Generalized lymphedema is an extremely rare effect of sirolimus therapy in renal transplant recipients. We describe the development of this complication in a 56-yr-old woman, who was given an experimental protocol with cyclosporine, sirolimus, steroids, and basiliximab. Following the protocol, after one month, the patient was randomized to the "sirolimus only" group, while cyclosporine was completely suspended and the oral steroids were continued. Three months later, the patient was admitted for severe lymphedema of the lower limbs, with significant weight increase, massive ascites and dyspnea, but excellent renal function. A chest radiography and an ultrasound study of the heart showed a moderate pleural and pericardial effusion. An abdominal ultrasound scan showed two small lymphoceles next to the transplanted kidney, confirmed with a CT scan. After sirolimus discontinuation the generalized lymphedema started to improve and three months later all the symptoms had disappeared.

De Bartolomeis, C., Collini, A., Rumberger, B., Barni, R., Ruggieri, G., Bernini, M., et al. (2008). Generalized lymphedema in a sirolimus-treated renal transplant patient. CLINICAL TRANSPLANTATION, 22(2), 254-257 [10.1111/j.1399-0012.2007.00766.x].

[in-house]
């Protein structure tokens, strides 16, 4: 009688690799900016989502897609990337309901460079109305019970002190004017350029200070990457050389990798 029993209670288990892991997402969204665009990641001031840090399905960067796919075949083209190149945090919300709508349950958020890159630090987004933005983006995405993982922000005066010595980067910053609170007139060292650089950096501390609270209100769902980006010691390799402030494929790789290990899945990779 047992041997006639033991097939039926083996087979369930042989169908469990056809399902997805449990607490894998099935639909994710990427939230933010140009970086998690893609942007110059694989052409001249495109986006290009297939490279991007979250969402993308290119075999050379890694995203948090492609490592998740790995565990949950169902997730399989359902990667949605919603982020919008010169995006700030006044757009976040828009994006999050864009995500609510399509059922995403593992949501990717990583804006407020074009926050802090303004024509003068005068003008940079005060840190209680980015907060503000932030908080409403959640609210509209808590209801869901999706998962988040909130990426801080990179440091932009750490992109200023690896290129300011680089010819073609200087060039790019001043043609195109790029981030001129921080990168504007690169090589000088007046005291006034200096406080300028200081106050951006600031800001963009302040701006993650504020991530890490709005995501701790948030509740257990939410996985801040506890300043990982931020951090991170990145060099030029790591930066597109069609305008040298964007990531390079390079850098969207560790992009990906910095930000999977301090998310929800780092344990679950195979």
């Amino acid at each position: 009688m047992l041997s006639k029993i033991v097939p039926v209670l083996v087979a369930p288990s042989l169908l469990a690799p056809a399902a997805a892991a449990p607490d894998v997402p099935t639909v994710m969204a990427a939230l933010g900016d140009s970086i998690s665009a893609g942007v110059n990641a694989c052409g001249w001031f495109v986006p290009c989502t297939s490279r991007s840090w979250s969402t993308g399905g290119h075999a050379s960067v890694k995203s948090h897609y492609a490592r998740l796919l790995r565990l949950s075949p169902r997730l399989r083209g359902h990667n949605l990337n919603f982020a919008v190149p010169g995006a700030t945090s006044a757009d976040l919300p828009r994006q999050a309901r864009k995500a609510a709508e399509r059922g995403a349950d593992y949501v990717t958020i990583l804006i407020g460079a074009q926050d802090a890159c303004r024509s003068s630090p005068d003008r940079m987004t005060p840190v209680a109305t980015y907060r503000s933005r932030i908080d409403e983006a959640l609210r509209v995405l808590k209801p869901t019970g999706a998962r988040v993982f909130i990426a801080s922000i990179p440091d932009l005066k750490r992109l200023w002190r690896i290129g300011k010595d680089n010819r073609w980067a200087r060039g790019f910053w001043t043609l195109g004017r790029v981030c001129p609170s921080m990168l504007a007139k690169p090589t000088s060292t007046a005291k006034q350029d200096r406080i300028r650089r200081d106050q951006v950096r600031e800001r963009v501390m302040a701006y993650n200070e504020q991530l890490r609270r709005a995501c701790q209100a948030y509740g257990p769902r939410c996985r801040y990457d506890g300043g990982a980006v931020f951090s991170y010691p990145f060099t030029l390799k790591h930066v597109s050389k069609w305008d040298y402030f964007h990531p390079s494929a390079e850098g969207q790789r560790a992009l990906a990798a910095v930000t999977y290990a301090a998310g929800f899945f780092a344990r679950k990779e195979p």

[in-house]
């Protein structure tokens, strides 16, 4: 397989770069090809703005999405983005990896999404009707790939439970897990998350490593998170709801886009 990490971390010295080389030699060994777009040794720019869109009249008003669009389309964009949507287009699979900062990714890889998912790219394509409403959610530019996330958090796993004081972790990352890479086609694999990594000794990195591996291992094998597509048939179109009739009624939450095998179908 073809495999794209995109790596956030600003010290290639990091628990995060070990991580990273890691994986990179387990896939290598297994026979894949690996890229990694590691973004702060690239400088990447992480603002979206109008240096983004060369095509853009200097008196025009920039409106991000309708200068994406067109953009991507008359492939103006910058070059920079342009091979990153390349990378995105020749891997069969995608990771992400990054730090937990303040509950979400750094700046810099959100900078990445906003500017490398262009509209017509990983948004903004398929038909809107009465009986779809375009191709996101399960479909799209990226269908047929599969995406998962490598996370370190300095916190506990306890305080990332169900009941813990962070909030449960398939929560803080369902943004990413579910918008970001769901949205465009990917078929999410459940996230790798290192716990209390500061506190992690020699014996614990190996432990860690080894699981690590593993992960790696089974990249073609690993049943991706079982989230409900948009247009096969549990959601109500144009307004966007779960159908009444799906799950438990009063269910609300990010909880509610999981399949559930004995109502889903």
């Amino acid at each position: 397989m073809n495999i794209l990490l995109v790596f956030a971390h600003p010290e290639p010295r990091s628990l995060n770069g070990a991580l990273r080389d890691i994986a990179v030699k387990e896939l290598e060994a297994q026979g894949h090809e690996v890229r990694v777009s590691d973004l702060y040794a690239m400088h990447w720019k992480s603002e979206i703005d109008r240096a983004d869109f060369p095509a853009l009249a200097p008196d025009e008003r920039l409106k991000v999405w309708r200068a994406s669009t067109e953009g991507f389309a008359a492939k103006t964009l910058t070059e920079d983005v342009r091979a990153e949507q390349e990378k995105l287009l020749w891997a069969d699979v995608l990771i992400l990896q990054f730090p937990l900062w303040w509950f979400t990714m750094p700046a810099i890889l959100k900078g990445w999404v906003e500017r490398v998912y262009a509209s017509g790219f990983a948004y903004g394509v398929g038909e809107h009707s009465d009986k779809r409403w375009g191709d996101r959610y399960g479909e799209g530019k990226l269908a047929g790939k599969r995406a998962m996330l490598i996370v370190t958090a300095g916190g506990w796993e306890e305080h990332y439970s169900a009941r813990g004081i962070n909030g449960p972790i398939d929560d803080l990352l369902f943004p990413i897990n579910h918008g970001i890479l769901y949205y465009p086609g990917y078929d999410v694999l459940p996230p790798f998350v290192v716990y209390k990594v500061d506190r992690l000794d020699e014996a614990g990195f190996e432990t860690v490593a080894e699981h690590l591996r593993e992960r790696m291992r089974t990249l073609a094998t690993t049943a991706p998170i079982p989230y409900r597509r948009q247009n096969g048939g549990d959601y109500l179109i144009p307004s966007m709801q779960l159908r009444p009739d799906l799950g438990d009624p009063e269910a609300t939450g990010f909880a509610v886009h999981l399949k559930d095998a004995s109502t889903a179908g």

Generalized lymphedema in a sirolimus-treated renal transplant patient.

RUGGIERI, GIULIANA;CARMELLINI, MARIO
2008

Abstract

Generalized lymphedema is an extremely rare effect of sirolimus therapy in renal transplant recipients. We describe the development of this complication in a 56-yr-old woman, who was given an experimental protocol with cyclosporine, sirolimus, steroids, and basiliximab. Following the protocol, after one month, the patient was randomized to the "sirolimus only" group, while cyclosporine was completely suspended and the oral steroids were continued. Three months later, the patient was admitted for severe lymphedema of the lower limbs, with significant weight increase, massive ascites and dyspnea, but excellent renal function. A chest radiography and an ultrasound study of the heart showed a moderate pleural and pericardial effusion. An abdominal ultrasound scan showed two small lymphoceles next to the transplanted kidney, confirmed with a CT scan. After sirolimus discontinuation the generalized lymphedema started to improve and three months later all the symptoms had disappeared.
De Bartolomeis, C., Collini, A., Rumberger, B., Barni, R., Ruggieri, G., Bernini, M., et al. (2008). Generalized lymphedema in a sirolimus-treated renal transplant patient. CLINICAL TRANSPLANTATION, 22(2), 254-257 [10.1111/j.1399-0012.2007.00766.x].
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Utilizza questo identificativo per citare o creare un link a questo documento: http://hdl.handle.net/11365/22568
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